2.3. Testing Procedures and Outcomes

The pre- and posttests were conducted at the Norwegian School of Sports Sciences. Players performed a 15 min standardised warm-up led by a researcher, with cycling, running drills, and active stretching.

Maximal eccentric hamstring force was tested in a Nordic hamstring testing device [29] (NordBord v. 1.0, VALD Performance, Albion, Australia). Players knelt on the board and had their ankles secured by ankle hooks attached to uniaxial load cells. We instructed them to cross their arms in front of their chest, move slowly forward without bending their hip, and resist the forward falling motion for as long as possible. Players performed three submaximal warm-up repetitions with a subsequent 2 min break, before three sets with maximal effort consisting of three repetitions with no added weight, one repetition with a 5 kg weight vest and one repetition with a 10 kg weight vest. Verbal encouragement was given during the test to ensure maximal effort from the players. The three maximal sets were separated with 1 min breaks. The sets with added weight were included to ensure that all players reached a “breaking point,” where they were unable to control the forward falling motion. We recorded the maximal force (N) produced in the right and left leg for each of the three sets, and the average from the right and left leg is reported.

Maximal isometric and eccentric knee flexor torque were tested unilaterally, right leg before left, in an isokinetic dynamometer (Humac Norm model 502140, Computer Sports Medicine Inc., Stoughton, MA, USA). Players were seated with 90 degrees hip flexion and the dynamometer aligned with the knee joint axis. Straps were fixed around the hip, shoulders, and the thigh to minimise other movement. After a standardised warm-up with four isokinetic concentric repetitions of knee flexion (60 degrees/s) and 30 s rest, players performed isometric tests with the knee 90 degrees, 60 degrees, and 30 degrees from full extension. Players did two 5 s maximal voluntary contractions at each angle with 30 s rest between all repetitions. Then, players completed two submaximal repetitions and three maximal repetitions of eccentric knee extension at 60 degrees/s , with a 30 s break between the sets. We recorded the maximal torque (Nm) for each of the tests and report the results as the average of the right and left leg.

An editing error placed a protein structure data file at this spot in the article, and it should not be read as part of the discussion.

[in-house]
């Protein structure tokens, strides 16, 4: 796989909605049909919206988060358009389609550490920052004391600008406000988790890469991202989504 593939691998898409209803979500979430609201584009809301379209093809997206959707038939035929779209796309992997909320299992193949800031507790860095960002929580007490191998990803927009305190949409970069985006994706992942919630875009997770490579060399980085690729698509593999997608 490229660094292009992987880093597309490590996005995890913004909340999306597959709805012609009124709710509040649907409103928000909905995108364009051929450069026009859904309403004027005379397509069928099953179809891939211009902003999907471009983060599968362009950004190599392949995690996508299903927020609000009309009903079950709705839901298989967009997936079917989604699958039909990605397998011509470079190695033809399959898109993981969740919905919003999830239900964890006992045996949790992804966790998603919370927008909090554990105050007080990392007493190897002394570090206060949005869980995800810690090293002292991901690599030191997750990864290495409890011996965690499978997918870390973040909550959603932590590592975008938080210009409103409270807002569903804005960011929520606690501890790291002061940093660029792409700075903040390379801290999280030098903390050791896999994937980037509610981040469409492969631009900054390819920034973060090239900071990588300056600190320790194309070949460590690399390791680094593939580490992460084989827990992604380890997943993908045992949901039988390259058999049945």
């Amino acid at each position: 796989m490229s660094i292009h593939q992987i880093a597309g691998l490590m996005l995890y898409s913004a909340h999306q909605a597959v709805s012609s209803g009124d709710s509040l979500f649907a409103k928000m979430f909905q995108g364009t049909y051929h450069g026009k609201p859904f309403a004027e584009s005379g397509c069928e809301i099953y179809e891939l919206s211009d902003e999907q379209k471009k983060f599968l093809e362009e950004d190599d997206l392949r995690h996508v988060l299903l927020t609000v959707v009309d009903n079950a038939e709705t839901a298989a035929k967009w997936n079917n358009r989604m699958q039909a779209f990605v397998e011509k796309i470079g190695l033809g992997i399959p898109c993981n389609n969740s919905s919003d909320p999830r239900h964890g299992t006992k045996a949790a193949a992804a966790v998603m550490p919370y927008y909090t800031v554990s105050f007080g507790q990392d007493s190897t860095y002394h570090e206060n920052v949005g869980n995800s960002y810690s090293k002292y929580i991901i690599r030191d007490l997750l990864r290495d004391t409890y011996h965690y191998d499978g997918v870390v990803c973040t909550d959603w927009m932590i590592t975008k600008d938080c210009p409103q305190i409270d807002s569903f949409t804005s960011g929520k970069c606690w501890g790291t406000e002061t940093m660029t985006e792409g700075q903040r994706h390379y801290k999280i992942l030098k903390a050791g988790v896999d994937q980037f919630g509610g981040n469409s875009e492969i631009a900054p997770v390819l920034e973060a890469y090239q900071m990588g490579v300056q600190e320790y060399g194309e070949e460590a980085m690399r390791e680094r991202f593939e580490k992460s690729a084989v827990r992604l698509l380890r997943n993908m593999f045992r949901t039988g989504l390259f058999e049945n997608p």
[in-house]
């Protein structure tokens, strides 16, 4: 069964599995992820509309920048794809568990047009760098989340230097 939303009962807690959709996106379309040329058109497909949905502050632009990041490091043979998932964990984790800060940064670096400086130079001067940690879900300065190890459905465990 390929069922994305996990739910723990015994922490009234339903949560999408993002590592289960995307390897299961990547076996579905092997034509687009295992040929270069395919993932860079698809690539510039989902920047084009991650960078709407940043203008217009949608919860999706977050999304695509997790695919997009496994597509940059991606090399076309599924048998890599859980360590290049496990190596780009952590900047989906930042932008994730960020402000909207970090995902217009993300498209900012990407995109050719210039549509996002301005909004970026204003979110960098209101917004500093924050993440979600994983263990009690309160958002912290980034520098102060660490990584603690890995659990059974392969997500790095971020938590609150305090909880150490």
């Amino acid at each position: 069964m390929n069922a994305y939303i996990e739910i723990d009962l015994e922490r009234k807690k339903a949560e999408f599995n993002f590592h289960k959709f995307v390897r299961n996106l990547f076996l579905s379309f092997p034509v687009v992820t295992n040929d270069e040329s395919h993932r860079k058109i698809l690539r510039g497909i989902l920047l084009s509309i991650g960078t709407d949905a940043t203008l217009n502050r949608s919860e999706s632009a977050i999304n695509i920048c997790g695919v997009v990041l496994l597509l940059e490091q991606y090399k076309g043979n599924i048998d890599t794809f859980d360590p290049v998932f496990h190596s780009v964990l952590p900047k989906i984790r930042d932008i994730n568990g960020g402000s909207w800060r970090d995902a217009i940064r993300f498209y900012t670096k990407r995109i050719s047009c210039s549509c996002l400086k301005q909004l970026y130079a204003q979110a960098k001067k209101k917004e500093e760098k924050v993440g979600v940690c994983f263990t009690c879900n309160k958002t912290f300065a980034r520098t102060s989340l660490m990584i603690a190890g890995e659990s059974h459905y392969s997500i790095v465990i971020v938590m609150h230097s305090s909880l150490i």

Countermovement jump height was measured on a force platform (HUR Labs, Kokkola, Finland) and calculated using the net impulse from the force-time curve. Players completed three attempts separated by 2 min breaks and jumped with hands on their hips and self-preferred kneeling depth. Only the highest jump height (cm) is reported.